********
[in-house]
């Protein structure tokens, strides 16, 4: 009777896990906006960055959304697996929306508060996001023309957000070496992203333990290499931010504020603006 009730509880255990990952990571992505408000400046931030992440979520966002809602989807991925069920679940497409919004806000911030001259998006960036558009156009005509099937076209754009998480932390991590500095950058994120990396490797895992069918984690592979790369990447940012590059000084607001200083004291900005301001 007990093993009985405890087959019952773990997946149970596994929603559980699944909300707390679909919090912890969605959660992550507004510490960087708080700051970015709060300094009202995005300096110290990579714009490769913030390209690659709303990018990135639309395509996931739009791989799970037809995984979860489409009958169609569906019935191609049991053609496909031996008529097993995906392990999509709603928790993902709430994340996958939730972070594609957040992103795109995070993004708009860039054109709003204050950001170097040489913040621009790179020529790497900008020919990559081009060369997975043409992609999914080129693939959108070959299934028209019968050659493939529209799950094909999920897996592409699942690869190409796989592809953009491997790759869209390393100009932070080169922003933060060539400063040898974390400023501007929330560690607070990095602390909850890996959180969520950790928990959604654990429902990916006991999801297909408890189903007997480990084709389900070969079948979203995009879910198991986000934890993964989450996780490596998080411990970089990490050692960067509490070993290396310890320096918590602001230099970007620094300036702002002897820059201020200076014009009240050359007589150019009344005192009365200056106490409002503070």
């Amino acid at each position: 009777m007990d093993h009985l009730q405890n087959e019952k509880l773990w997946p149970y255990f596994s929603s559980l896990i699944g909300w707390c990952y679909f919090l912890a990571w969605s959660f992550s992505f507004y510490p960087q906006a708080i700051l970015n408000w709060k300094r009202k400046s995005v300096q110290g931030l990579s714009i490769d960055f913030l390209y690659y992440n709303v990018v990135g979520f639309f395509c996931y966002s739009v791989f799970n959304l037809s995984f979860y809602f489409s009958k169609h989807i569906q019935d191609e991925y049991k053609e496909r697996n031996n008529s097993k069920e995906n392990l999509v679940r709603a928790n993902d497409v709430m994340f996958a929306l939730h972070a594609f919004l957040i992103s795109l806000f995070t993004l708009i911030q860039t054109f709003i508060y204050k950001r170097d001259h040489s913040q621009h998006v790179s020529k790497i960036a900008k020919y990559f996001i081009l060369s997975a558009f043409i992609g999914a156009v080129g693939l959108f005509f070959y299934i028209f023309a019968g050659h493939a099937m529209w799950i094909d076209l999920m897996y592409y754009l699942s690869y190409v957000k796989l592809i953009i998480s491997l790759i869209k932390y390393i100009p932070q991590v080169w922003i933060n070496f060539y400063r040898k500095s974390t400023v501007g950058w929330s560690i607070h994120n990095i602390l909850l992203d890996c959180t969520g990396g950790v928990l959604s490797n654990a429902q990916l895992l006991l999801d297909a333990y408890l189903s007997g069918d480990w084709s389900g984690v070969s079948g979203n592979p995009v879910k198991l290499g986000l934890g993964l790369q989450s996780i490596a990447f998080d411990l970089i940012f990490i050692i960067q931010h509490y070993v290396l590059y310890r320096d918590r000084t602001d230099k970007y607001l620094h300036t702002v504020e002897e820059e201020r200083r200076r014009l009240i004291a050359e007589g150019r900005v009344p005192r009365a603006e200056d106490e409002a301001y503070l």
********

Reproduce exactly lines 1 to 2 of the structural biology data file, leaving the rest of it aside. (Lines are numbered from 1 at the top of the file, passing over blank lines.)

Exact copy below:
[in-house]
């Protein structure tokens, strides 16, 4: 009777896990906006960055959304697996929306508060996001023309957000070496992203333990290499931010504020603006 009730509880255990990952990571992505408000400046931030992440979520966002809602989807991925069920679940497409919004806000911030001259998006960036558009156009005509099937076209754009998480932390991590500095950058994120990396490797895992069918984690592979790369990447940012590059000084607001200083004291900005301001 007990093993009985405890087959019952773990997946149970596994929603559980699944909300707390679909919090912890969605959660992550507004510490960087708080700051970015709060300094009202995005300096110290990579714009490769913030390209690659709303990018990135639309395509996931739009791989799970037809995984979860489409009958169609569906019935191609049991053609496909031996008529097993995906392990999509709603928790993902709430994340996958939730972070594609957040992103795109995070993004708009860039054109709003204050950001170097040489913040621009790179020529790497900008020919990559081009060369997975043409992609999914080129693939959108070959299934028209019968050659493939529209799950094909999920897996592409699942690869190409796989592809953009491997790759869209390393100009932070080169922003933060060539400063040898974390400023501007929330560690607070990095602390909850890996959180969520950790928990959604654990429902990916006991999801297909408890189903007997480990084709389900070969079948979203995009879910198991986000934890993964989450996780490596998080411990970089990490050692960067509490070993290396310890320096918590602001230099970007620094300036702002002897820059201020200076014009009240050359007589150019009344005192009365200056106490409002503070």